With all their youthful energy, little ones need to get outside and run around. One of the newest Junior Ranger Activity Booklets, Wilderness Explorer, provides the opportunity for them to do just that. The booklet starts the rangers off by having them pack essentials they want to bring on their adventure. It then takes them through Wilderness Areas in the United States. It teaches them how to Leave No Trace on their public lands by picking up litter, recycling and reusing. The booklet instructs Little Junior Rangers to think like a scientist and create a hypothesis around something they observe in nature.

Death Valley National Park Ranger Adventure (produced by the U.S. National Park Service {NPS}) offers several activities and educational information for children on a trip to Death Valley National Park in California. With this booklet, children will explore some of the darkest skies in the United States at Death Valley, learn about Death Valley’s changing landscape, and even learn the story of Death Valley Scotty who became famous for telling tall tales about finding gold and building a castle in the desert. Teachers and school librarians may also enjoy these fun-filled lessons to share with their classroom students as part of a learning adventure.

Members of the Coronado Expedition walked nearly 4,000 miles throughout the two-year journey. Now it’s your family’s turn to follow in Coronado’s footsteps with the Coronado National Memorial Junior Ranger Guide. Take a trip to Coronado National Memorial in Sierra Vista, Arizona and bring this handy adventure guide along. Here, you might see 55 different kinds of mammals from baby bats to big black bears. Even explore Coronado Cave and be on the lookout for stalactites, stalagmites, and columns. This booklet encourages kids to do something we all should do more often: sit and be. It instructs kids to take a bit of time to rest, listen, smell and watch. That’s one the adults might want to get in on as well!

Finally, a visit to Bandelier National Monument in New Mexico with Bandelier National Monument Junior/Deputy Ranger Booklet in tow is bound to be a trip you won’t forget. Junior Rangers will find a Ponderosa Pine, interview a Park Ranger, and identify alien plants, making for a trip they’ll tell all their friends about when they return home.

The season of frolicking under wandering clouds, tending to blossoming buds, and when lucky, stumbling across beautiful birds’ nests is finally here. Spring is easily one of the best seasons to spend time outside. So whether you plan a structured trip to explore wildlife and various landscapes, or just explore the beauty in your own backyard, we hope you enjoy your time in nature this season.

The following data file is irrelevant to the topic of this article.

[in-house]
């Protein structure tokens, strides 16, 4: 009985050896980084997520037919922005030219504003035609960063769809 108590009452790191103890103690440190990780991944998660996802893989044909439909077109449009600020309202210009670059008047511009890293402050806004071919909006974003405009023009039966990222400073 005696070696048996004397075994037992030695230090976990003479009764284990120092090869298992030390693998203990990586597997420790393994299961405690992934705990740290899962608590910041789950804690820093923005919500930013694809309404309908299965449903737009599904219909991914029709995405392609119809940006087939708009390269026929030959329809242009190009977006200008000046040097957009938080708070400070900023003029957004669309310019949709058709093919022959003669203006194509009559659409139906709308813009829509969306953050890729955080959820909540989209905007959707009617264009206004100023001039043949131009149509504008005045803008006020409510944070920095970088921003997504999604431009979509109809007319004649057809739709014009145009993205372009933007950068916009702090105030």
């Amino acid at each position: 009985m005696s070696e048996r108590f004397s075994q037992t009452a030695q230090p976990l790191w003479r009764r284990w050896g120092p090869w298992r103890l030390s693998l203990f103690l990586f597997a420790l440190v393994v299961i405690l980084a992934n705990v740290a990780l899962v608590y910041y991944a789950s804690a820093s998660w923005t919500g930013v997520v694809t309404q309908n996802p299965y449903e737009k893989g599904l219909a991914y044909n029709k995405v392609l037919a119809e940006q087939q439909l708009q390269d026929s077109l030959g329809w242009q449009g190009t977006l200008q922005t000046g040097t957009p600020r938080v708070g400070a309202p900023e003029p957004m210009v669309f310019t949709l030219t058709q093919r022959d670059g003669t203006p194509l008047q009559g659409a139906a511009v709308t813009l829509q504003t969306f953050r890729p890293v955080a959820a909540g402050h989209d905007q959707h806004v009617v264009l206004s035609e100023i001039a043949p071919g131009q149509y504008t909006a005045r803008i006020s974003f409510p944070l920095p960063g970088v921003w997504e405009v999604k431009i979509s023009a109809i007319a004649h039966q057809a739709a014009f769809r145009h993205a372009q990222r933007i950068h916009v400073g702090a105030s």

The GPO Online Bookstore – Easy Access to Federal Publications

HOW DO I OBTAIN THESE RESOURCES?

Sign up to receive promotional bulletin emails from the US Government Online Bookstore.

Shop Online Anytime: You can buy a vast majority of eBooks or print publications —with FREE Standard Shipping worldwide— from the U.S. Government Online Bookstore at https://bookstore.gpo.gov.

Visit our Retail Store: To buy or order a copy of any print editions from this collection at GPO’s retail bookstore at 710 North Capitol Street NW, Washington, DC 20401, open Monday–Friday, 8 a.m. to 4 p.m., except Federal holidays, Call (202) 512-0132 for information or to arrange in-store pick-up(s).

Order by Phone or Email: Call our Customer Contact Center Monday through Friday, 8 am to 4:30 pm Eastern (except US Federal holidays). From US and Canada, call toll-free 1.866.512.1800. DC or International customers call +1.202.512.1800.  Email orders to ContactCenter@gpo.gov

Visit a Federal depository library: Search for U.S. Government publications in a nearby Federal depository library. You can find the records for most titles in GPO’s Catalog of U.S. Government Publications.

Find more than a million official Federal Government publications from all three branches at www.govinfo.gov.

About the author: Blogger contributor Cat Goergen is the PR Specialist in GPO’s Public Relations office.